Medical Improv Teaching Sample: Collaboration Activity

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Once participants learn the core principles,  there are all sorts of activities that can be used to facilitate vital learning. “Dr. Know-it-All” is a great one for reinforcing basic principles while progressing into slightly more complicated play.  This activity requires speaking up, listening, and cooperation.

120px-Chairs_by_SheratonBasically 3 people sit side by side and are instructed to answer open-ended questions from the audience going from left to right and one word at a time.  The answers do not need to be factual, but do need to have a sensible flow.  The audience is engaged with instructions to ask these open-ended questions about the mysteries of life or anything they’d like to know about.  Participants find themselves thinking ahead to how they would answer questions like “Why is the sky blue?’ or ‘How do you teach children how to bake chocolate chip cookies?”.  But they have to be ready to go in a direction different than they are planning because of what the person next to them says.  It is helpful to have folks begin their answer with the question to get them going and would look something like this:

Question:  Why is the sky blue?

Nurse:  The

Nurse Managersky

Surgeon: is

Nurse: blue

Nurse Manager: because

Surgeon: atmospheric

Now at this point the surgeon may have an idea about atmospheric pressure and visual physiology that might seem like the most sensible path for the story to continue, yet does not know what the nurse next in line is thinking or will say.  In this case, the nurse may be thinking more along the lines of a spiritual component of blueness that relates to a flow of water.  Here, in these moments, there are rich opportunities to flatten the hierarchy of human relationships. And so the nurse struggles a bit to come up with a word to follow ‘atmospheric’, that will fit the story.  All this without having complete knowledge or agreement of the surgeon’s planned path.  In between each person’s contribution is a rich field of listening, flexibility, critical thinking, assertiveness, and cooperation.  Coaching includes reminders of one word at a time, continue moving forward even if someone makes a mistake, and building a sensible response.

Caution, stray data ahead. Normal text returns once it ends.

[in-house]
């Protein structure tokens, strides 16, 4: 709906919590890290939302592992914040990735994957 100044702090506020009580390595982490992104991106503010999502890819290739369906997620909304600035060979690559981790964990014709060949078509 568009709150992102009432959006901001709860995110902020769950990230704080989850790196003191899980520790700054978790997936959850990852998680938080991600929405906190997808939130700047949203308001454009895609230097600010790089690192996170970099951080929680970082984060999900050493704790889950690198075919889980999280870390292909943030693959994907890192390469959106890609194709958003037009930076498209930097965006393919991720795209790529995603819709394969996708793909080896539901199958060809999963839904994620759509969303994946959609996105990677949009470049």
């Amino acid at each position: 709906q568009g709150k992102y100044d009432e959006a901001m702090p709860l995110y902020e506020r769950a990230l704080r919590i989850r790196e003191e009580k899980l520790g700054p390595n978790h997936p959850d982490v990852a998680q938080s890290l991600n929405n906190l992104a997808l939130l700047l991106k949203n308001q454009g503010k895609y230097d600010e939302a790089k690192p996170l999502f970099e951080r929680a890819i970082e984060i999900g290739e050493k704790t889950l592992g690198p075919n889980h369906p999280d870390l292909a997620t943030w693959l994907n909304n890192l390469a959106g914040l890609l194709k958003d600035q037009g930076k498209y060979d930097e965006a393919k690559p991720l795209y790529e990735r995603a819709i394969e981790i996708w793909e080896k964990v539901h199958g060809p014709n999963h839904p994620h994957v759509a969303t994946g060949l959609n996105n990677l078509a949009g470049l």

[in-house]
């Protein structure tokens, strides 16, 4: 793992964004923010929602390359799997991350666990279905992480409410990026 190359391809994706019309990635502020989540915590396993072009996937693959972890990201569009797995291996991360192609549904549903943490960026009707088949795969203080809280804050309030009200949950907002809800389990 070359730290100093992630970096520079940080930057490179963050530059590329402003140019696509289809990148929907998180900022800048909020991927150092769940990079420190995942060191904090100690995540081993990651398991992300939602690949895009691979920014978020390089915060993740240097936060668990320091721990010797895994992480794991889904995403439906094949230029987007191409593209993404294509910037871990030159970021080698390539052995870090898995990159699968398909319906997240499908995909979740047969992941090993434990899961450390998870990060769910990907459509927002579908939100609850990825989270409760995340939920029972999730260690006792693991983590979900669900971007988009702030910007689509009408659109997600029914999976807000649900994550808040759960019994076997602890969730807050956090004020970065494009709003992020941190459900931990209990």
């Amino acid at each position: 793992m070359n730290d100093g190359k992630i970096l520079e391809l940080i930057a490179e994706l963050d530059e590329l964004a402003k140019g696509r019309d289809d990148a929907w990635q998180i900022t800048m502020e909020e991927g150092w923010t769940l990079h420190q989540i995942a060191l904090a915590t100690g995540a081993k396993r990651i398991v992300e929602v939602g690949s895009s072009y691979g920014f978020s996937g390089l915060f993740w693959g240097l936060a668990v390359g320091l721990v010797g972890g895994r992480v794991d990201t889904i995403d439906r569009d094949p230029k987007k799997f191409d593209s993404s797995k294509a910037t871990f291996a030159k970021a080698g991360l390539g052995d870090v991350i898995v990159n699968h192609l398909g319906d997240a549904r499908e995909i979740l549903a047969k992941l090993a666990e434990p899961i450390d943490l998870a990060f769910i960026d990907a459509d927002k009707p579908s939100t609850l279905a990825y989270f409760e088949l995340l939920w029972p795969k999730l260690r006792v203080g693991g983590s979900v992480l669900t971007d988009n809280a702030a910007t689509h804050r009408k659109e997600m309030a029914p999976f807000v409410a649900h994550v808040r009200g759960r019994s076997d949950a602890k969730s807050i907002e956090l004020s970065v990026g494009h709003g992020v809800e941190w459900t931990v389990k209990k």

Nurse: instruments120px-Clear_Blue_Sky

Nurse Manager: have

Surgeon: measured

Nurse: The

Nurse Manager: colors

Surgeon: while

Nurse:  painting

Nurse Manager: blue

Surgeon: gas.

Typically, the other participants are paying fast attention as they watch and wonder how the answer will turn out as it comes to a natural ending. There is value to their role in stimulating thinking that requires open-ended curiosity rather than asking questions to make an assessment.  There are wonderful visceral teaching moments in observing one player’s reaction as s/he is expecting the conversation to go in one direction and must adapt to a different course.   This is healing for doctors, nurses, and others as they learn to relate to each other as equally valued human beings trying to think on their feet and work in concert.  And all stakeholders will be more empowered to weave in and out of hierarchal roles. When the traditional hierarchy serves patient care, it can resume out of mutual respect and with effective collaboration.

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